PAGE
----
Researchers hope to make VR headsets more efficient


Eye tracking via sonar: Researchers hope to make VR headsets more efficient

Image: Ke Li (YouTube)

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Sonar instead of cameras: Researchers develop energy-efficient and private eye-tracking technology for VR headsets — but not without drawbacks.


Researchers at Cornell University in New York have developed prototypes of a sonar-like technology that could replace cameras for tracking eye movements. It uses tiny speakers that emit sound for each eye at frequencies above 18 kHz. These are beyond the hearing range of most people.

The sound is directed at the face, reflected, and picked up by four microphones on each side of the headset. An algorithm the researchers call GazeTrak then interprets these sound waves to determine the direction of the wearer’s gaze.

Cheaper, lighter, but less accurate than cameras

According to the research team, sonar technology should offer several advantages: It reduces power consumption compared to camera-based systems and offers users more privacy because cameras are not constantly recording. It could also reduce the manufacturing costs and weight of VR headsets.

In tests with 20 participants, sonar-based eye tracking showed an accuracy of up to 3.6 degrees. This is not as accurate as current high-end devices such as the Apple Vision Pro. However, the researchers believe that this performance should be sufficient for most Virtual Reality applications.

So far, the system has one major drawback: Because the shape of the eyeball differs from person to person, the AI model used by GazeTrak has to be trained separately for each user. To commercialize the eye-tracking sonar, enough data would have to be collected to create a universal model.


Precise menu navigation, foveated rendering: Eye tracking offers numerous advantages

Eye tracking is a key technology for Virtual Reality, allowing you to navigate menus by looking at specific points or make eye contact with other avatars in virtual environments. Apple Vision Pro is currently demonstrating how precise eye tracking can improve the user experience.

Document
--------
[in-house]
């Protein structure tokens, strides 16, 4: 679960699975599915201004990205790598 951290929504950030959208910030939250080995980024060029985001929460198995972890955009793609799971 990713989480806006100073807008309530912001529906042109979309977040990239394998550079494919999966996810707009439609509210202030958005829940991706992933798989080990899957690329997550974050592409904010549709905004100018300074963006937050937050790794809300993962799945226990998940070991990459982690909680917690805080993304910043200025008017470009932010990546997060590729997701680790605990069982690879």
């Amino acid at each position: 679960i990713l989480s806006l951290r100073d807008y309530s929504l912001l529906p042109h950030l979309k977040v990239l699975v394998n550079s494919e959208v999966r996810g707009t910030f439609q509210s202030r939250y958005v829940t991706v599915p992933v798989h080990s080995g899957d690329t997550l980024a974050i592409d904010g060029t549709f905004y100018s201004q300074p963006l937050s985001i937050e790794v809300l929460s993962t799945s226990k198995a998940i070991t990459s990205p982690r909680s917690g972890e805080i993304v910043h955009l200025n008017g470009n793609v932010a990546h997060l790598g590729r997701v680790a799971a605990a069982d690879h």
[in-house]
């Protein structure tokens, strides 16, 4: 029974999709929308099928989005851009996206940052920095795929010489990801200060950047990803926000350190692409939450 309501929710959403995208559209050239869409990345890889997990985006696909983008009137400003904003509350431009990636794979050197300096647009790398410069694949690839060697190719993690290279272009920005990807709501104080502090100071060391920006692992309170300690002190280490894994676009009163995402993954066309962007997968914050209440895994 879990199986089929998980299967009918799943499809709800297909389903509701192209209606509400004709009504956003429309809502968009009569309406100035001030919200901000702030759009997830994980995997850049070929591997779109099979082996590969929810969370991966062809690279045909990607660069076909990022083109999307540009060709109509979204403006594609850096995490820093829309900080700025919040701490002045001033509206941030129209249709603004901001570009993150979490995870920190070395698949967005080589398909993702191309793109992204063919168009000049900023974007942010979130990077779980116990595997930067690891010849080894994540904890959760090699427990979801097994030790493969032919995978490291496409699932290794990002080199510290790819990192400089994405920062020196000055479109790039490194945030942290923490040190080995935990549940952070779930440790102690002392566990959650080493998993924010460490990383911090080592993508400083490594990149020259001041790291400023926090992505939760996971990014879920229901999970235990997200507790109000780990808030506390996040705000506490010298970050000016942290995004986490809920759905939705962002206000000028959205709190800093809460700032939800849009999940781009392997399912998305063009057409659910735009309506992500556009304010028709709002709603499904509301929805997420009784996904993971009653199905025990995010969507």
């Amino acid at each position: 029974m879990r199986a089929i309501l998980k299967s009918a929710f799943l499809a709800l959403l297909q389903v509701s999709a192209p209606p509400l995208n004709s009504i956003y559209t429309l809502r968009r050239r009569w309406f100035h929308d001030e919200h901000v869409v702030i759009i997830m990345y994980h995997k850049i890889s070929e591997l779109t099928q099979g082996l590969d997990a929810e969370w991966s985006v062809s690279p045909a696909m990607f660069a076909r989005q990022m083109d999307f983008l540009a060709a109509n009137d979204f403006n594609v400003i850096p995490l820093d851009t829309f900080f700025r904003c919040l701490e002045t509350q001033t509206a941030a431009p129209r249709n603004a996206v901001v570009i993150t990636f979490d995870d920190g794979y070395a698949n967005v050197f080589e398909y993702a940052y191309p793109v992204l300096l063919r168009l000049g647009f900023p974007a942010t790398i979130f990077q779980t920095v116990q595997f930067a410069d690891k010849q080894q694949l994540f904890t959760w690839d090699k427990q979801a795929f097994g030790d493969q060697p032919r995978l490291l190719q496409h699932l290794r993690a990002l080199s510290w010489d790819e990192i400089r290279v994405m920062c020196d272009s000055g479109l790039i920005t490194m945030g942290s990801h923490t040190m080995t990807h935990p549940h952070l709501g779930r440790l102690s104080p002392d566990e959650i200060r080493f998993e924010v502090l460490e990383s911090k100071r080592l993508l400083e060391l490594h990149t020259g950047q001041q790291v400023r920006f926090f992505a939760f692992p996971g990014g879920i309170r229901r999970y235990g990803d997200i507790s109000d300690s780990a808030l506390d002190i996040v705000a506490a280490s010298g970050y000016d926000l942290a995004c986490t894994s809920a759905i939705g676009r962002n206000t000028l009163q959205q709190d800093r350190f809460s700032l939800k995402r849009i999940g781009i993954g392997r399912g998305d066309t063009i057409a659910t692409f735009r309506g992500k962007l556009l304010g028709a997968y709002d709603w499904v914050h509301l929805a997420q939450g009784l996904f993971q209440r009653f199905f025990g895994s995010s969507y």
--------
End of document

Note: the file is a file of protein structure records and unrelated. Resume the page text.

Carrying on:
Eye tracking also enables rendering that takes the user’s focus into account by providing a detailed representation of the area being viewed and a less detailed representation in the periphery (foveated rendering), for example on the Playstation VR 2. The technology also enables innovative control methods, such as the VR game Before Your Eyes, which you control solely with your eyes.

Eye tracking will eventually become standard

Despite these advantages, market leader Meta has decided not to use the technology in its current Quest 3 mobile VR headset, citing manufacturing costs, weight, and the computing power required. So far, Meta has only used eye tracking in the Meta Quest Pro.

But Metas CTO Andrew Bosworth believes that eye tracking will one day become standard:

“We have really been testing it for a long time as a 2D navigation UI paradigm in conjunction with hands. And so we’ve known this for a long time. We’ve been pursuing this for a long time. It is just a trade-off on cost and weight and obviously, extra sensors, against the product. So we’re really focusing on continuing to be able to deliver it at high degrees of precision in more efficient architectures, both computationally and price standpoint, so we can make it into every single headset. I can’t tell you when it’s going to happen. Every single headset is kind of its own recipe, but at some point yes, it will be part of the base package. I’m not sure exactly when, though.”

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Sources: Cornell University


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